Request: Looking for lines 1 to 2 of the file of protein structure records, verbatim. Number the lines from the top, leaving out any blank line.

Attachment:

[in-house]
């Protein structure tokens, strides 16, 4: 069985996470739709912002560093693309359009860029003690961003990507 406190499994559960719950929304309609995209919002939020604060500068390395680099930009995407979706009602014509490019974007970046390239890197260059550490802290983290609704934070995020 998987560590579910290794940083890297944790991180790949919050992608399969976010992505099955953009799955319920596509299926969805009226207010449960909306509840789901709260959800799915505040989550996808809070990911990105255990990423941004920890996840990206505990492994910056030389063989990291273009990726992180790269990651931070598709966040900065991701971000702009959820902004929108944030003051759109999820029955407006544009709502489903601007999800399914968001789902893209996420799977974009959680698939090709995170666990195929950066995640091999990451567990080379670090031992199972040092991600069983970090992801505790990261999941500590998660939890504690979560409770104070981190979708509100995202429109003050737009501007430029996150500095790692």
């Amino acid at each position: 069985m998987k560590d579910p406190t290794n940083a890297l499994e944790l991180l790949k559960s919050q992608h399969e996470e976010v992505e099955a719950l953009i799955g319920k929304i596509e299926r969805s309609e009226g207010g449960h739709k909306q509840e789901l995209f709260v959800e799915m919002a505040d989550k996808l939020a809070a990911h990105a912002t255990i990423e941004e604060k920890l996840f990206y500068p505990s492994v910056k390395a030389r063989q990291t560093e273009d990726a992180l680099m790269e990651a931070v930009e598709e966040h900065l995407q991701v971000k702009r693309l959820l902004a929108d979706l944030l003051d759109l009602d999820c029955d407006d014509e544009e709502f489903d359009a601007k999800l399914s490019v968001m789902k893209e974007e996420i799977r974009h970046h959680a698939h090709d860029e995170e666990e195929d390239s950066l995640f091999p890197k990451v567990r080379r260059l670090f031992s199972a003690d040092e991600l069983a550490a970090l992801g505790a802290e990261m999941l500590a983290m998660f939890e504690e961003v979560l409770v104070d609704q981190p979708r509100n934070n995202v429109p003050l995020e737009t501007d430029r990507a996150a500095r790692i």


[in-house]
């Protein structure tokens, strides 16, 4: 069985996470739709912002560093693309359009860029003690961003990507 406190499994559960719950929304309609995209919002939020604060500068390395680099930009995407979706009602014509490019974007970046390239890197260059550490802290983290609704934070995020 998987560590579910290794940083890297944790991180790949919050992608399969976010992505099955953009799955319920596509299926969805009226207010449960909306509840789901709260959800799915505040989550996808809070990911990105255990990423941004920890996840990206505990492994910056030389063989990291273009990726992180790269990651931070598709966040900065991701971000702009959820902004929108944030003051759109999820029955407006544009709502489903601007999800399914968001789902893209996420799977974009959680698939090709995170666990195929950066995640091999990451567990080379670090031992199972040092991600069983970090992801505790990261999941500590998660939890504690979560409770104070981190979708509100995202429109003050737009501007430029996150500095790692």